Today’s Contributor: Carmen Barrera . She is a teacher and Campus Innovation Coach at Linder Elementary School, where she has taught for six years. She earned her bachelor’s degree from the University of Texas-Austin and her master’s degree from Texas State University.
I was not sold on BLEND. As with most new roll outs, BLEND was just another thing to add on to my growing list of requirements for this upcoming year. I couldn’t see the feasibility in my classroom. In my mind I could already picture a classroom full of students, who could not remember their usernames or passwords. Chaos ensues as students, easily distracted, start searching for something else on the internet than complete the assignment. Speaking of assignment, how long will it even take for them to type?
My head was full of doubts. It took a conversation with my brother to realize the lifelong benefits BLEND could have for my students. He began discussing how Canvas is used at his university for submitting assignments and it dawned on me. Utilizing BLEND will help my students be college and career ready by learning how to navigate and successfully use a system. BLEND can teach my students technological skills that will be necessary in any career, or college.
It took most students two different times logging in for them to be able to login fluently. Students stay on task and willingly complete their BLEND assignments because they are engaged with the presentation of the material. Students can easily complete an assignment within the given time frame, as lessons can be differentiated. All the previous worries are now nonexistent. The hardest part is taking that first step. I was so busy trying to figure out all the things that can go wrong, instead of giving my students the opportunity to give it a try. Finally, I just published my first module for my reading classes to complete and scheduled computer lab time, so that I was available if needed.
Now, my students can, with ease, read and watch videos that contains information about a topic, practice vocabulary, complete an assignment in their journal, take a quiz online with instant feedback, and collaborate with their peers by posting and replying to discussion boards. They are able to choose how to respond to assignments by typing their answers, handwritten, or submitting a video. My students went from learning about me and internet safety and etiquette to completing assignments on area and perimeter, grammar, and context clues. BLEND is utilized in my classroom for core lessons, centers, projects, and homework. At times, my students are using BLEND for every part of our lesson and other times we do not use it at all. BLEND is there to enhance a lesson and increase student engagement. When homework is posted on BLEND, I have 100% completion rate because my students want to complete the assignments. In fact, they beg for more homework and center work, if it’s on BLEND.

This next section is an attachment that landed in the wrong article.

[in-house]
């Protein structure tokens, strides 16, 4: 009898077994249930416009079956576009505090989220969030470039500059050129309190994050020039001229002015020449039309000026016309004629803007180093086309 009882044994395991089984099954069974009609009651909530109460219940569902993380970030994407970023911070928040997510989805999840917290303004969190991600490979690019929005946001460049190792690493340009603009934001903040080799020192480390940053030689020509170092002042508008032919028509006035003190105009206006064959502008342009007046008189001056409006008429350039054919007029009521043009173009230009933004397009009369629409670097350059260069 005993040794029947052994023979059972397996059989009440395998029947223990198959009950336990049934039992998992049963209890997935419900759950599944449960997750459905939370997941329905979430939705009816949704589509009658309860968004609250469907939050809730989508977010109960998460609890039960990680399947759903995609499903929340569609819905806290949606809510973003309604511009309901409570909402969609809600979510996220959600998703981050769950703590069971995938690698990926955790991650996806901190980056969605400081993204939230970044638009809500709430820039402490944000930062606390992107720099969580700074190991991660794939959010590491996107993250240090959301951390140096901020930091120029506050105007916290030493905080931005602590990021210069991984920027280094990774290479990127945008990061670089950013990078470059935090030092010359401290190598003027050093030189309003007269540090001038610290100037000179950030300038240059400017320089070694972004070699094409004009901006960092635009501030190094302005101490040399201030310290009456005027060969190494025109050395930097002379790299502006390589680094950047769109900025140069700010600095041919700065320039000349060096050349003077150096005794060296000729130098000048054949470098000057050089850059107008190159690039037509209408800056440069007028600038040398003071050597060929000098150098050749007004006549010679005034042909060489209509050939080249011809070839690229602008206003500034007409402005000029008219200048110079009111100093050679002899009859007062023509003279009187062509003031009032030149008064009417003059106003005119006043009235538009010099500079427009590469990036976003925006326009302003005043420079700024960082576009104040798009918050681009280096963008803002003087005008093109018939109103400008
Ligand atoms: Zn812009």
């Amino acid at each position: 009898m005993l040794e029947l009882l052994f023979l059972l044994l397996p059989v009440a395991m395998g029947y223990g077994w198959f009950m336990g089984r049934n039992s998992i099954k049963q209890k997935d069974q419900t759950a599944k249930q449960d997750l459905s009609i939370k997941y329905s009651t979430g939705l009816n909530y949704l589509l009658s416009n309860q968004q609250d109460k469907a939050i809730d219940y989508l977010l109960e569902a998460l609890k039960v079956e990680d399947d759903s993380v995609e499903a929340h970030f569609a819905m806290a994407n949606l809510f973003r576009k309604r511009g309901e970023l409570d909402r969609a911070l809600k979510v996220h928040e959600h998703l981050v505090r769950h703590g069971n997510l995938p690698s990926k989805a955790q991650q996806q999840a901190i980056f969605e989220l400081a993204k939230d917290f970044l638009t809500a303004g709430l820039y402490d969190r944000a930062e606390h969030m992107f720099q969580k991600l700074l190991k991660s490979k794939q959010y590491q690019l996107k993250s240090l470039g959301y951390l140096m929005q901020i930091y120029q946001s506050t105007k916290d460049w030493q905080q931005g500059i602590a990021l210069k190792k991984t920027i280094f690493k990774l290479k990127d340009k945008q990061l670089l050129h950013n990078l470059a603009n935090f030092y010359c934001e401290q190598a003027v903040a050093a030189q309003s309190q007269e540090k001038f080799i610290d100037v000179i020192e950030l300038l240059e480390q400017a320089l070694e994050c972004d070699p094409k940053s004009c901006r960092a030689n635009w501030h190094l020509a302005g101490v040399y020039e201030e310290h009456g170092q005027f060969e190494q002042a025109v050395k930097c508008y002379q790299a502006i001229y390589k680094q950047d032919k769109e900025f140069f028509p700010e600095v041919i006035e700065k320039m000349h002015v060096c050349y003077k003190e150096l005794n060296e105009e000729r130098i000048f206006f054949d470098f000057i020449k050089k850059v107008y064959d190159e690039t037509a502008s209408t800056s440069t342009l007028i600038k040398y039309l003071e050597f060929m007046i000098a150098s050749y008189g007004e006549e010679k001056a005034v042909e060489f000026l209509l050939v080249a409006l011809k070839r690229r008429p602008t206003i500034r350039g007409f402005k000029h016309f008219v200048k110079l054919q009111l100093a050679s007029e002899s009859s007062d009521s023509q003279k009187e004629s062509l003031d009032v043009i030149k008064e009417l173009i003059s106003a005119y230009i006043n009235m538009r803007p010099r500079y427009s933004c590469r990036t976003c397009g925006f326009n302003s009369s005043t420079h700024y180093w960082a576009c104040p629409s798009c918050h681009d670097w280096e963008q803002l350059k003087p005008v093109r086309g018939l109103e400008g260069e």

BLEND allows for students to be in charge of their learning and to collaborate with their peers through discussion boards, projects, and even just solving technological issues. However, a major aspect to BLEND is it allows for teachers to collaborate with other educators. I thought of one person who would also be interested on campus in exploring this avenue of teaching and learning. We started sharing ideas and challenging each other to expand our thinking. As a campus, BLEND has been used for professional development, increase campus communication, and a way to share our BLEND lessons through a campus-wide BLEND shared drive.
It’s easy to get overwhelmed. I was too, however the benefits for the students outweigh the risk of trying something new. In the end, just remember to start with one. One course to try it with. One day to just go and get it done with your students. One person on campus that will take this journey with you. One person encouraging you.
I find it so wonderful that our younger students are very easily working with BLEND. We launched our 1:1 devices a bit later in the year, so I’m still finding that my students are still having trouble finding modules, assignments and my daily pages. (Or maybe it’s that all their teachers are setting up their courses differently.) For a daily grade in my elective class I give my kids the option of submitting via a media recording and interestingly enough only a few kids ever do it. I teach high school, so you’d think they’d be all over submitting a video, but they aren’t. I think I will need to (more intensively) model how to find things in BLEND and create more videos so the kids can see I’m not afraid to do it.